I was over on a work-related trip to the US last week. There are lots of things I love about America. The people are hugely generous and hospitable. I’ve been fortunate to have great friends and colleagues who are American. There is such energy, enthusiasm and optimism. There is a wonderful climate with proper winters and proper summers. The landscapes are fantastic and the sheer scale of the place is liberating; it’s the best place in the world for a road trip. All sorts of things seem possible.
And then there are things that I know I’ll never really get about the US. Last week, before the indescribably horrific events in Connecticut, I was taken to a huge sports store (photo). A large proportion of it was taken up with what can only be described as everything needed to start a small war. Combat gear, telescopic sights, every sort of bullet, pistols, semi-automatics, rifles and sub-machine guns. All there for purchase with ID. The place was packed with men, women, families – all window shopping and buying guns.
Yes, I get the idea about the self-defence, freedom and the ‘sport’ of range shooting and hunting.
Scot McKnight has a good post on this
that asks good questions beyond surface simplicities. Worth reading, especially on asking questions about America’s ‘cognitive dissonance” between violence at home and overseas American military action that leads to civilian communities being destroyed by US Drone attacks – the President grieving over one and ordering the other.
The narrative seems to buy uncritically that American is the land of God-given freedom. That freedom is tied up in the individual’s right to bear arms. Freedom is enforced through violence or the threat of violence. Normally, it is the state (police) that is mandated to enforce law and order through violence if necessary. In America, it seems to be accepted that it is OK to have an ad hoc army of self-armed citizens operating in parallel to the state.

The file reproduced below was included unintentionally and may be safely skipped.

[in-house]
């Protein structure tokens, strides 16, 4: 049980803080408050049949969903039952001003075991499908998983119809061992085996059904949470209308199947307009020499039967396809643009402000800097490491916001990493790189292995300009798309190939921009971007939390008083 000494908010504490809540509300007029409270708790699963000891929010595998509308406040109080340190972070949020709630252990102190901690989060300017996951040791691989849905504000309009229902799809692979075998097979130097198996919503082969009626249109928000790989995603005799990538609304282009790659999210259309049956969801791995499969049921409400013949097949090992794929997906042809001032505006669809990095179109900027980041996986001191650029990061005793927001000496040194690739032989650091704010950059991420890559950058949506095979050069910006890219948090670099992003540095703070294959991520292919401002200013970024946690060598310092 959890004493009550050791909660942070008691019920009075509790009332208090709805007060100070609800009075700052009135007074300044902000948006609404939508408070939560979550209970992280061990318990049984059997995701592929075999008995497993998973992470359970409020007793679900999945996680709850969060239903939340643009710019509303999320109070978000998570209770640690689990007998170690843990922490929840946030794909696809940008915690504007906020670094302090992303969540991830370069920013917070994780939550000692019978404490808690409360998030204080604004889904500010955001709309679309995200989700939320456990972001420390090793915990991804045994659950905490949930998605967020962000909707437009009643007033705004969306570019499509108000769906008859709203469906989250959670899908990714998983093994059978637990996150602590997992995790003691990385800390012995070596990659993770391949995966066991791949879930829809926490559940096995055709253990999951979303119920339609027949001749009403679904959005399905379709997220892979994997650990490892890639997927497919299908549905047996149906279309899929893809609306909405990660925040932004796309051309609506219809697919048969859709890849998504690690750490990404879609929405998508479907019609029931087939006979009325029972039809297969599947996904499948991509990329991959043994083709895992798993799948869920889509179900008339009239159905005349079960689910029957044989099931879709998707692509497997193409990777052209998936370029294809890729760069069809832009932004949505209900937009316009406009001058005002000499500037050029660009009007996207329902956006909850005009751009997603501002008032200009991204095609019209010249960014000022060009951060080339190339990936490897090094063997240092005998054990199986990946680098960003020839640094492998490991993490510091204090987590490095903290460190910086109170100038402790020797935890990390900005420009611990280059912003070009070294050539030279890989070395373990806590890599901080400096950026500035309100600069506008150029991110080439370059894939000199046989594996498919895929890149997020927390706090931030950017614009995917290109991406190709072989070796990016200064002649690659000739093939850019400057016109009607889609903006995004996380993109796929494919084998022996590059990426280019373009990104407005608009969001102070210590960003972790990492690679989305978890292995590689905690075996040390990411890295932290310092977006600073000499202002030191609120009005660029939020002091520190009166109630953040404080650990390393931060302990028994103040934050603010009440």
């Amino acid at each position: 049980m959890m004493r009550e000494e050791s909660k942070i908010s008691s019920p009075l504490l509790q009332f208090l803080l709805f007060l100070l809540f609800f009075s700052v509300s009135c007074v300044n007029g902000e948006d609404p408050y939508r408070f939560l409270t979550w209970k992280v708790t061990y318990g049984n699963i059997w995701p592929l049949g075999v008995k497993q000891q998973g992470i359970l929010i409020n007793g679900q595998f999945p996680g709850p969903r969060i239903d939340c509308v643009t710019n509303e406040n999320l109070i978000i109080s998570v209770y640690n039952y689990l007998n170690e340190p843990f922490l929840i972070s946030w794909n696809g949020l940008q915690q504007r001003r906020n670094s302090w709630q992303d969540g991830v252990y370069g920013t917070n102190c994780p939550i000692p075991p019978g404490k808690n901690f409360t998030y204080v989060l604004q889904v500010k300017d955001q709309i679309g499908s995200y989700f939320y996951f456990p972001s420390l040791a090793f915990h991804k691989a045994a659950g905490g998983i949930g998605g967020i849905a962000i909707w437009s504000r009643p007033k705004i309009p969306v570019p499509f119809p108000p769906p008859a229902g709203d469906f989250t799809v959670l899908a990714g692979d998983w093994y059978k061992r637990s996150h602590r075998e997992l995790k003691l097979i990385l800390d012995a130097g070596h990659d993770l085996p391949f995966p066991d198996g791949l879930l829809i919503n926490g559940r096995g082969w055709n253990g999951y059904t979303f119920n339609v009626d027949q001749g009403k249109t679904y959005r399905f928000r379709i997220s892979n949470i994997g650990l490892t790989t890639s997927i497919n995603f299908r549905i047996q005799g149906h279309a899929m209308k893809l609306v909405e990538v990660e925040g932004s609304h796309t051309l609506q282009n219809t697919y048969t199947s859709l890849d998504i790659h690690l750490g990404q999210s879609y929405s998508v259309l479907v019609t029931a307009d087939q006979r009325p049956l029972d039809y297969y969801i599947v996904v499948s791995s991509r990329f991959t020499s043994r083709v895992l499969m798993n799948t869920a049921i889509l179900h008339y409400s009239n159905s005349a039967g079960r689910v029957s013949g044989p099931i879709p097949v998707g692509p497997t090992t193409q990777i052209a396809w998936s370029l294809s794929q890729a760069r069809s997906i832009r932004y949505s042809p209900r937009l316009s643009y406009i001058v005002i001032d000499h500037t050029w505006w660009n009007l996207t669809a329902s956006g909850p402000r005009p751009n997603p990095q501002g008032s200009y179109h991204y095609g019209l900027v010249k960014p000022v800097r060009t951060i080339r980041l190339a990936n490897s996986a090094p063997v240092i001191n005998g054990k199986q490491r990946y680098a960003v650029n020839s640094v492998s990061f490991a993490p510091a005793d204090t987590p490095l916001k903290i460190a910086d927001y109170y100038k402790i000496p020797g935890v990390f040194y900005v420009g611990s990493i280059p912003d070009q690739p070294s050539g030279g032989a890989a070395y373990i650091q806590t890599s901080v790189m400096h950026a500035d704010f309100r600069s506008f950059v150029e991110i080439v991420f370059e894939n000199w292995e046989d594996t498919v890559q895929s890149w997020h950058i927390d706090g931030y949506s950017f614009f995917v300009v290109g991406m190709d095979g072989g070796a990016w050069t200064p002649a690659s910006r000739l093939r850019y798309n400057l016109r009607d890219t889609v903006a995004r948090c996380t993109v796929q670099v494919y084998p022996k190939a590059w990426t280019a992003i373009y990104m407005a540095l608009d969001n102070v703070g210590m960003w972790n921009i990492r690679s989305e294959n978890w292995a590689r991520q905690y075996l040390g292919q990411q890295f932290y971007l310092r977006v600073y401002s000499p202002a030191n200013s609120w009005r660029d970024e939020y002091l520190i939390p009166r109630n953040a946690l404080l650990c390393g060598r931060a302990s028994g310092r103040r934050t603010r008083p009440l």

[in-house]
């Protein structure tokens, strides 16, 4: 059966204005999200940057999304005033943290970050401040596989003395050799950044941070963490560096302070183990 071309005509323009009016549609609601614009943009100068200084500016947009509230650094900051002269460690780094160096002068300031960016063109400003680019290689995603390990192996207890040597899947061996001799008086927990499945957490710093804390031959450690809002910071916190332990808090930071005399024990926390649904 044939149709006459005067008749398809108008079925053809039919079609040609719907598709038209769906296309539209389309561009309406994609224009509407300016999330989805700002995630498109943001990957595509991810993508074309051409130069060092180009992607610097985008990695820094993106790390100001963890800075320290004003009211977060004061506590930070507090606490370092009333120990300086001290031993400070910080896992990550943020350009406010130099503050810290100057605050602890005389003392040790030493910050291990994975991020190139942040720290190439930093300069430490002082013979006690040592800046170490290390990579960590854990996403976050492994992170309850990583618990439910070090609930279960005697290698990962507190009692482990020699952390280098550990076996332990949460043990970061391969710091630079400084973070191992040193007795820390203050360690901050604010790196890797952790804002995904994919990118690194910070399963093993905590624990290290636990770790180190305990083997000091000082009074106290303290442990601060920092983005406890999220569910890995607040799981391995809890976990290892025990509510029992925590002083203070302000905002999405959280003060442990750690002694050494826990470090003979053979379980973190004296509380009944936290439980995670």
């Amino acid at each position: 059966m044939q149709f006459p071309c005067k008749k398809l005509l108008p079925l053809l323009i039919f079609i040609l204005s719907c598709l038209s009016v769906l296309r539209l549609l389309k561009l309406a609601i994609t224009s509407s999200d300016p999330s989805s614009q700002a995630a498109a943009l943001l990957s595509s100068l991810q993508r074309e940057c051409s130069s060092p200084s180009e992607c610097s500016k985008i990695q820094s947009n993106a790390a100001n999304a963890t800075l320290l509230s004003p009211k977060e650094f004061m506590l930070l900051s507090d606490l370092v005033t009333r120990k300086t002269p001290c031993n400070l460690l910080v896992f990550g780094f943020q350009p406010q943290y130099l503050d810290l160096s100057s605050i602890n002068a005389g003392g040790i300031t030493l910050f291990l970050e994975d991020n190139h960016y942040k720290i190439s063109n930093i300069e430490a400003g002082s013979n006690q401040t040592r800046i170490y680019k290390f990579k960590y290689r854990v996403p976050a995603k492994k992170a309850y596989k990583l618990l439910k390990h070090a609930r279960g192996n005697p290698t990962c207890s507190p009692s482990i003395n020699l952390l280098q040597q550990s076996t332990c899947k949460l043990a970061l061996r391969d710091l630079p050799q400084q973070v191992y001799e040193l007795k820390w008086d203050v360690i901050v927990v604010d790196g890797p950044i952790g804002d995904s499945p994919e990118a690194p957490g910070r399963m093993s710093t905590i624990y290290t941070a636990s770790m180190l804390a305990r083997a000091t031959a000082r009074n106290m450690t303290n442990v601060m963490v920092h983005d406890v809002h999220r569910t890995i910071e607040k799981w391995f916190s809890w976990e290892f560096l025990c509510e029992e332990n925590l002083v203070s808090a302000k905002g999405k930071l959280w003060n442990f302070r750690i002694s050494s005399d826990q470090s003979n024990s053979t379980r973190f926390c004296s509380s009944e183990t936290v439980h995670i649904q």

But OK, let’s get beyond the idea that America (or any nation) is a ‘Christian’ country. What I struggle to understand is the enthusiastic and active involvement in this gun culture by so many American Christians (and I know many others are as baffled by this as I am). By gun culture I mean a culture that puts trust in violence to solve problems and bring ‘peace’. That blithely seems to assume that I, the individual, am righteous enough not only to use violence for ‘just’ ends, but also that I am beyond making fatal mistakes and beyond the corruption that the power over life and death brings. Which leads, in some places, to numerous Christians turning up at church armed and where churches employ armed guards?
How can Christians (of all people), with a supposedly developed and realistic sense of human sin, be so unself-critical? My theory – is this the dark side of American optimism about human nature? And the church (or part of it) has bought into it without a second thought?
Comments, as ever, welcome